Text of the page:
Two points:

    1. Any of God’s acts ad extra have to be attributed to God’s Unity. Otherwise, the Trinity could be known by reason.

    2. God hearing our prayers is a matter of His single, infinite Act of Knowing: He knows what we will pray for before we know it. 1 Jn 14:19–We love Him because He first loved us.

  26. Adam says:

    Does anyone know if other translations of the Mass (e.g., Spanish, French, German, Italian, Portuguese) are in the process of being re-translated to be in line with Liturgiam Authenticam, or are their 1960s translations pretty decent?

    Thank you for a great blog, Father!

  27. Karen S. says:

    Father Z,

    I am looking for a comparison table with three cells in it.

    The first would hold either the Latin (preferred) or the English for each part of the Mass as it used to be.

    The second part of the table would be the corresponding part of the Mass as it is TODAY

    The third part of the table would have the corresponding part of the Mass as it WILL BE with these changes. I think a lot of people would like to see this side by side.

    (I know it’s a big request — and I thank you in advance.

    Karen S.
    Salem, OR
    St. Edward Parish-Keizer
    Archdiocese of Portland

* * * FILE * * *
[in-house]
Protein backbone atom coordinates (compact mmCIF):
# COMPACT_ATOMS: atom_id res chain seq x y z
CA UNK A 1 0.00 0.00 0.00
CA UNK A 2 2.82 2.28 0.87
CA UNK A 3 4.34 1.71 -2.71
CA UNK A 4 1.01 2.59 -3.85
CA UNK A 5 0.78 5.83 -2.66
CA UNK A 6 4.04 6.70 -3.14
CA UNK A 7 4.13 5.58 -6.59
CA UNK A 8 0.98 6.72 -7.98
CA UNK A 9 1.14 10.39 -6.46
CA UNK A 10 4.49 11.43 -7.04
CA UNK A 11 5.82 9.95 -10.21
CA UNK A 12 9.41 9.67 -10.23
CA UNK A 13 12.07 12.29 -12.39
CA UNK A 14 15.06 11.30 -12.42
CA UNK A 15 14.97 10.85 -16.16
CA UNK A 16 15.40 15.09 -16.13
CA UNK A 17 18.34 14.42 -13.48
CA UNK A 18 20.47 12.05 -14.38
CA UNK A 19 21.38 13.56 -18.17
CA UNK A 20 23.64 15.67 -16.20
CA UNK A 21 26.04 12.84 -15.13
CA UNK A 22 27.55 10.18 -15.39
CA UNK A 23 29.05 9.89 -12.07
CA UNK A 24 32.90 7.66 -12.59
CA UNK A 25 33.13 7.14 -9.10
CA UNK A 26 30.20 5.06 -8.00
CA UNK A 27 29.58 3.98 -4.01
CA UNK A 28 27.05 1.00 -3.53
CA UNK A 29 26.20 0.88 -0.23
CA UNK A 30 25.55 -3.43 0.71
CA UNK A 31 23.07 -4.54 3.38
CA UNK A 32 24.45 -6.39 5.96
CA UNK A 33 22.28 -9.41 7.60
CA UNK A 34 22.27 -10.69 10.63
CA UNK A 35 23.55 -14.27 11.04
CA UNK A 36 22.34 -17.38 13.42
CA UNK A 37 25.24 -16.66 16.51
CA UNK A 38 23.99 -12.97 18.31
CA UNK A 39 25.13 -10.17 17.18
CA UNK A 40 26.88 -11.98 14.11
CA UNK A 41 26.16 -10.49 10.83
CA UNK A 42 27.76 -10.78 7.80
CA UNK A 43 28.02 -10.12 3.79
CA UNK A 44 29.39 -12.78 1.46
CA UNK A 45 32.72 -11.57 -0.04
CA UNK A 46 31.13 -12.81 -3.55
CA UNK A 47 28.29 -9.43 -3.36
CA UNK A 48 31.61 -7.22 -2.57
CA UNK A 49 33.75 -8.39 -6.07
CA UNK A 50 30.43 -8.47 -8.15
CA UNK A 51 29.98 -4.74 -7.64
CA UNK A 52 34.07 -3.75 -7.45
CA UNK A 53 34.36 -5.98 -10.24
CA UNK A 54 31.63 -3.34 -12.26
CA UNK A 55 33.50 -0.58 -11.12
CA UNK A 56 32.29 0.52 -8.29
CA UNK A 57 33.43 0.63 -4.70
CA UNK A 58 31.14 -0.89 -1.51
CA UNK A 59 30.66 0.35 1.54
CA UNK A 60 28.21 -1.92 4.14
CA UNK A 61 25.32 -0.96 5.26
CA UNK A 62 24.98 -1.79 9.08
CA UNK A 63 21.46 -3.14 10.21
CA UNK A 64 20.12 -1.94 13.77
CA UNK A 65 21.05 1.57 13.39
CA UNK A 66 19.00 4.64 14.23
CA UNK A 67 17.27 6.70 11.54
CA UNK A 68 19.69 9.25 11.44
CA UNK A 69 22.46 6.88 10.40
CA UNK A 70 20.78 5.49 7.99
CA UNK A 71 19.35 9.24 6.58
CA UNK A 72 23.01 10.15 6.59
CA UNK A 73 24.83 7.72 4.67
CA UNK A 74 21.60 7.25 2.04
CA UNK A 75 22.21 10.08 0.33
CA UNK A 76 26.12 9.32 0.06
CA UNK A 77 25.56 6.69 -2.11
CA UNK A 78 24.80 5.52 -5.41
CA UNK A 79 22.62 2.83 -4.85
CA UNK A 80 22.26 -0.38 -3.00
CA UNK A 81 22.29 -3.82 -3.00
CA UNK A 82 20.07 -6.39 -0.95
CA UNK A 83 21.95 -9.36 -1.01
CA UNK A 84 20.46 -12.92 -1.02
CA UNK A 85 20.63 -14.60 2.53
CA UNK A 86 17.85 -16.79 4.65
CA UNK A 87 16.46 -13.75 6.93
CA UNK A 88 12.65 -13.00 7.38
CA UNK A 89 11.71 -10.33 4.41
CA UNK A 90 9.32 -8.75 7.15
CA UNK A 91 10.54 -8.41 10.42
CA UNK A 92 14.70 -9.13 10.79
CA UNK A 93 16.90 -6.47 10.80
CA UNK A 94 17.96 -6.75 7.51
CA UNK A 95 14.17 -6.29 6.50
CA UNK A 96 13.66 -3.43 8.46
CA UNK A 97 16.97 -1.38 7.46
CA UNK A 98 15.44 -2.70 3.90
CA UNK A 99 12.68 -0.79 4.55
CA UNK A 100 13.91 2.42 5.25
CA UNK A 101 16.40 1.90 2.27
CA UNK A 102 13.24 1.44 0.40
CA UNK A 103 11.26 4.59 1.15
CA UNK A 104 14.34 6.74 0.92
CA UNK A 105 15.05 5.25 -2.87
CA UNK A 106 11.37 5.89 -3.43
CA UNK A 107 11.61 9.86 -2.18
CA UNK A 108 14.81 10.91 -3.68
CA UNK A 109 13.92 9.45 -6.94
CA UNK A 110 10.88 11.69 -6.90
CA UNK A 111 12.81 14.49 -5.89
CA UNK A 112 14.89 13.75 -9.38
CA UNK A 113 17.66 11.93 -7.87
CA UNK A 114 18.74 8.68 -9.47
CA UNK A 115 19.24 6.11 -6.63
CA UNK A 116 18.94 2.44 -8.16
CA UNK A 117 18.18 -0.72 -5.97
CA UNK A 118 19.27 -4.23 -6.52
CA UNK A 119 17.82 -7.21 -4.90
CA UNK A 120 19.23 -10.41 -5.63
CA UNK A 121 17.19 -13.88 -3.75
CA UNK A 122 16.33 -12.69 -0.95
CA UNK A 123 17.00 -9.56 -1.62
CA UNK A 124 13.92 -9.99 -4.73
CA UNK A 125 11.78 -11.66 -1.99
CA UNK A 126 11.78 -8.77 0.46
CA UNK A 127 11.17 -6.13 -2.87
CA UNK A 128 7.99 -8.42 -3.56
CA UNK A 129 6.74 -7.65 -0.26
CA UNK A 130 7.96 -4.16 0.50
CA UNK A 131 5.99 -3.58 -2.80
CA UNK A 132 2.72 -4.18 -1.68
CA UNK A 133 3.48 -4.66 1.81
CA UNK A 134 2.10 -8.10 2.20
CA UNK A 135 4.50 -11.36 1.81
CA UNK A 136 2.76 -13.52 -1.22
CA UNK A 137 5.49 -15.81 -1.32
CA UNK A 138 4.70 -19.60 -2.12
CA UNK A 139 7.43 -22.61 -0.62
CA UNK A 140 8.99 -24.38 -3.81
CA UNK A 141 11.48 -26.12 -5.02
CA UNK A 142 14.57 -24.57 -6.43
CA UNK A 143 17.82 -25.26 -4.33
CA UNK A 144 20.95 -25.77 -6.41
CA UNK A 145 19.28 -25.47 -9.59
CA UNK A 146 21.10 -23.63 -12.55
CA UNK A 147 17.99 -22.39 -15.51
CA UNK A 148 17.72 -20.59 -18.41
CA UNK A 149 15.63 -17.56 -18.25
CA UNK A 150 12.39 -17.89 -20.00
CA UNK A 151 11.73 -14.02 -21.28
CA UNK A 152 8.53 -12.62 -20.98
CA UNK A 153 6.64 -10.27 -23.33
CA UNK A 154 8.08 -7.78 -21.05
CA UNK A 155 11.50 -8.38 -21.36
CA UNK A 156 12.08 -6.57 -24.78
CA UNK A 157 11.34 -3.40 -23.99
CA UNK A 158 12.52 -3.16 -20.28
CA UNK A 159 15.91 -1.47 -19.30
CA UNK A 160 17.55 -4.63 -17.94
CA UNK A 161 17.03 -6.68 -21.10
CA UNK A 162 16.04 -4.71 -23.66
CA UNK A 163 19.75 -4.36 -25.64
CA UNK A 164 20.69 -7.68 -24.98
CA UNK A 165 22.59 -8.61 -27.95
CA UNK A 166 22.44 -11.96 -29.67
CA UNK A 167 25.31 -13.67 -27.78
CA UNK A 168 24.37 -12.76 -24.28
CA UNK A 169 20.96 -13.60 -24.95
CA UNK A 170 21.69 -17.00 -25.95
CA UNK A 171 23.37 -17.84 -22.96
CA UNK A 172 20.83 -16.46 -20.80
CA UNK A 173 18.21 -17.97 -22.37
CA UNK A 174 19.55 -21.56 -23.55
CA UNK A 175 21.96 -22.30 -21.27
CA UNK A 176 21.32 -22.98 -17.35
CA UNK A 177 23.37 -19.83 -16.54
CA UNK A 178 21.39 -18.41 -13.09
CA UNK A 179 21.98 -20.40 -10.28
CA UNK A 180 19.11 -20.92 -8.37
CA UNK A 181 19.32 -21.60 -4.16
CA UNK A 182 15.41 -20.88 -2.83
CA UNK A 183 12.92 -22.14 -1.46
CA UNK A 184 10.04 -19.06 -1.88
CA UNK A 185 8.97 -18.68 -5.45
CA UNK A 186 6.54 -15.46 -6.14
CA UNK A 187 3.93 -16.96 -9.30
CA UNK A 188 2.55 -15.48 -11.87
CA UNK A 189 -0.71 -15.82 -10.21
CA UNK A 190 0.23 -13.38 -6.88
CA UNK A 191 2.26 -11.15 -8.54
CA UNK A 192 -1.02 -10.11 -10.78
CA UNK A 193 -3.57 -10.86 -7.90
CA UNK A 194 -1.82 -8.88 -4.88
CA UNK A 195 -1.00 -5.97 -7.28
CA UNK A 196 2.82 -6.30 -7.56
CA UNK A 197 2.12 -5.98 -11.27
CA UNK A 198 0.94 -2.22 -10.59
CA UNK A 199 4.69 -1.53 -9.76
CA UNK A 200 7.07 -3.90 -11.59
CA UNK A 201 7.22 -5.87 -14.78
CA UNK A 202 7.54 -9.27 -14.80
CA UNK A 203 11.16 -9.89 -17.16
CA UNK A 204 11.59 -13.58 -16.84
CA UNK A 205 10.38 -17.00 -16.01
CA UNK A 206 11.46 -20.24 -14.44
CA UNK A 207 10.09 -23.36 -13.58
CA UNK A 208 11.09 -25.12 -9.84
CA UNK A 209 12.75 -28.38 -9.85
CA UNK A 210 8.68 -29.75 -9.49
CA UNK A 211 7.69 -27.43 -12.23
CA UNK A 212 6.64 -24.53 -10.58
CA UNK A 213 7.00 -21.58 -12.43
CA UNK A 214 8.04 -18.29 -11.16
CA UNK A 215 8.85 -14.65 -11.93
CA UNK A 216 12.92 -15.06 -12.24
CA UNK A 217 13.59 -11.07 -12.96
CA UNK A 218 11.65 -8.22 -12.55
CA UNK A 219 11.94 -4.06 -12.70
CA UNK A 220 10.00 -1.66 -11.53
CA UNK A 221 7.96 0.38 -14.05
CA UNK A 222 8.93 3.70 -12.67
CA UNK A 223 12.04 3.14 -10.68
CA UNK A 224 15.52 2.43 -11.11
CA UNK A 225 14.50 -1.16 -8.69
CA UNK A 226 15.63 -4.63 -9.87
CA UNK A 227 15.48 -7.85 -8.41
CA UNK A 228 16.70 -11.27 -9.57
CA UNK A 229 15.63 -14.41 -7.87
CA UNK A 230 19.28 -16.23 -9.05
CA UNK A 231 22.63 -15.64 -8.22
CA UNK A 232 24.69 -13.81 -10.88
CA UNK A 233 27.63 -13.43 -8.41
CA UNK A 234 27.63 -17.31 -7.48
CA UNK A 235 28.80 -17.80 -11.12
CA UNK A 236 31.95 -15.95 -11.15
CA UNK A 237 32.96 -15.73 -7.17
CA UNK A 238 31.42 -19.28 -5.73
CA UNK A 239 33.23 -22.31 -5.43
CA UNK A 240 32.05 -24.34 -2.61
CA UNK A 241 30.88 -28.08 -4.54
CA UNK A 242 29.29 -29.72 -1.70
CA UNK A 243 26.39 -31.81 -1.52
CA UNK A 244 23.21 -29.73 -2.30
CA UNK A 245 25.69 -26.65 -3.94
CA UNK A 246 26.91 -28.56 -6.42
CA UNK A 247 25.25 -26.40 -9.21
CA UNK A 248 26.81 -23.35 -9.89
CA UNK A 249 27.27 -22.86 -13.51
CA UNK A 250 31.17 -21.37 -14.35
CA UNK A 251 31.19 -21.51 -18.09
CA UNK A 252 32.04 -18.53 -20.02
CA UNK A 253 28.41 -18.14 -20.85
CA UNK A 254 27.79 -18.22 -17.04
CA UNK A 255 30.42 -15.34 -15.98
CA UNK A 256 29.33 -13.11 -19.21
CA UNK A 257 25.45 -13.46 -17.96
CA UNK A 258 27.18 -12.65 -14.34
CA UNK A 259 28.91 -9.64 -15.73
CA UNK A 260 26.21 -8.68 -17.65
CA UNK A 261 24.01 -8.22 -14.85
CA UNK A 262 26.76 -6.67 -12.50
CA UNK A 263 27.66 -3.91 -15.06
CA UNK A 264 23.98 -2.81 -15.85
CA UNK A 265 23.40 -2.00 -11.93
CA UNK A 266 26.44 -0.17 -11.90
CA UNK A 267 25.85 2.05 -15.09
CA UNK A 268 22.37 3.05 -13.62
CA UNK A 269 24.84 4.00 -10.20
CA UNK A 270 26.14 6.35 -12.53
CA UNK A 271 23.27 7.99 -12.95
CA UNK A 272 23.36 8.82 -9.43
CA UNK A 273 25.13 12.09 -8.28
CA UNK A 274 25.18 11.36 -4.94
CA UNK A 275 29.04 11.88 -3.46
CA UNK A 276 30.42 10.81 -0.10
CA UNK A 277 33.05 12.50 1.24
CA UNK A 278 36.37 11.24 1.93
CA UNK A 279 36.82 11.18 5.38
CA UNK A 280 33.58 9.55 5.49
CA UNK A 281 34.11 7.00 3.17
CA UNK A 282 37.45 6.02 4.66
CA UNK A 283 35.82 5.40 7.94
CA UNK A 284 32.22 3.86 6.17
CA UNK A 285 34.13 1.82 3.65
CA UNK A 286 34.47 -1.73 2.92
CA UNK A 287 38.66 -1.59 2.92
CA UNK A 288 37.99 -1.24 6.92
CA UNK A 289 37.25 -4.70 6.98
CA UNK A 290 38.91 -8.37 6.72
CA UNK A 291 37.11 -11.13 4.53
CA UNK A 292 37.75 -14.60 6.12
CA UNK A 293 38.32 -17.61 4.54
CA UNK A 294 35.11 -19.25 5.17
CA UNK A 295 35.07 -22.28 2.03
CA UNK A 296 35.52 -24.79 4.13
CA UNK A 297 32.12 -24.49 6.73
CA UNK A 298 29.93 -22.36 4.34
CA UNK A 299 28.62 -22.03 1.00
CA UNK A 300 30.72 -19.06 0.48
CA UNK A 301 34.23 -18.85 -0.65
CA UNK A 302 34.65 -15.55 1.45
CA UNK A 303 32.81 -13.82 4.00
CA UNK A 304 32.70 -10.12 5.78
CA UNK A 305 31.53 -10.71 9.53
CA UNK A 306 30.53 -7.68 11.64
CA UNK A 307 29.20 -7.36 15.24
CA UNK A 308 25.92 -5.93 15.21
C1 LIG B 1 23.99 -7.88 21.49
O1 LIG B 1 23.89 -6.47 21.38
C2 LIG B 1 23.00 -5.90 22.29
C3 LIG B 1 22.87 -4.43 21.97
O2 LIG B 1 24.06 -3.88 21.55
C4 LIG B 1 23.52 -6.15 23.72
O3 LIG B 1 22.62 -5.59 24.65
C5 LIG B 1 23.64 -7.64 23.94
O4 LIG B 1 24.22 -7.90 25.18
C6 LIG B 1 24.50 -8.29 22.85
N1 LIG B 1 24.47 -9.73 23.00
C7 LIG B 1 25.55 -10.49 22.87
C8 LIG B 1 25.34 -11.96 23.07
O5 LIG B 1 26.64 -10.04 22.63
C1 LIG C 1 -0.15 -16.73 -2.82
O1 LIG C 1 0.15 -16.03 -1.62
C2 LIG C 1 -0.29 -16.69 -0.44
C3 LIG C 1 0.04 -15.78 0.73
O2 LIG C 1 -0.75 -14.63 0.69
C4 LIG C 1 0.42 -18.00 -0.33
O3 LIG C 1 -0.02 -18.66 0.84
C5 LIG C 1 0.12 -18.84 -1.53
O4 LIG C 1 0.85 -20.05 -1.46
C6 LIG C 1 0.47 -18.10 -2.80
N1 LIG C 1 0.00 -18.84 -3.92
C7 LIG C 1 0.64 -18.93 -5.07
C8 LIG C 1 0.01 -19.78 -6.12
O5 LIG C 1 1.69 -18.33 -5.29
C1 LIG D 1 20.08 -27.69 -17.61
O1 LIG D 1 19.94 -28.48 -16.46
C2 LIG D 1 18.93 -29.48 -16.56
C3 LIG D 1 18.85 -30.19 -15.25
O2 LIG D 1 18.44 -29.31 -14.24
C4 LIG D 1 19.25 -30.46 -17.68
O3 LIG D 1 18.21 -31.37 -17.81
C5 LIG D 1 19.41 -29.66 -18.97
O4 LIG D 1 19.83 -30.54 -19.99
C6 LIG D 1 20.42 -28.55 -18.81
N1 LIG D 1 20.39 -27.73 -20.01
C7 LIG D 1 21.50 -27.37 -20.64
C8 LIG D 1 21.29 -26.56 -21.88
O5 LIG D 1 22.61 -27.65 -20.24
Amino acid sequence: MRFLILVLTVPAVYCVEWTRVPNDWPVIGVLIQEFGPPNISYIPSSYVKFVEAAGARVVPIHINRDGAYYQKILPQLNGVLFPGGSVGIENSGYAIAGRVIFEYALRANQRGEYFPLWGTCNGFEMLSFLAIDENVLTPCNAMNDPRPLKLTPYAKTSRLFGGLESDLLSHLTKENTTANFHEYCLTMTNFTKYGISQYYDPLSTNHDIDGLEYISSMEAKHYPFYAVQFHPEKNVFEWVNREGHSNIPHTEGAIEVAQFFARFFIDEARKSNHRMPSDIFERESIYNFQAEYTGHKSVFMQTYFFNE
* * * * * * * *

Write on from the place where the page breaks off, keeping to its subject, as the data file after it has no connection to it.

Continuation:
28. Peter Moscatelli says:

    Adam,

    I’ve heard that the Italian version is being revised, and very much hope that it will take care of the scandalous treatment of “Domine non sum dignus ut intres sub tectum meum …”, now rendered as “Signore non sono degno di partecipare alla tua mensa …” (how do you turn “enter under my roof” into “take part at your table”???). Such a pity that father Z. doesn’t follow these language versions … Or does he?

    Regards,

    Peter Moscatelli

  29. Matt says:

    I’d didn’t know what consubstantial meant until
    I read an explanation. I’m sure if the local priest
    explains it people shouldn’t have too many problems.

    Being a child of the 80s I’m not familiar with Latin
    aside from the Ave Maria prayer. The new mass text
    however sound fantastic and has the true beauty of our
    faith and the words of God.

    I studied the new text and most if it comes in one way
    or another, directly from the bible i.e.
    Lord hear our prayer is from Psalms.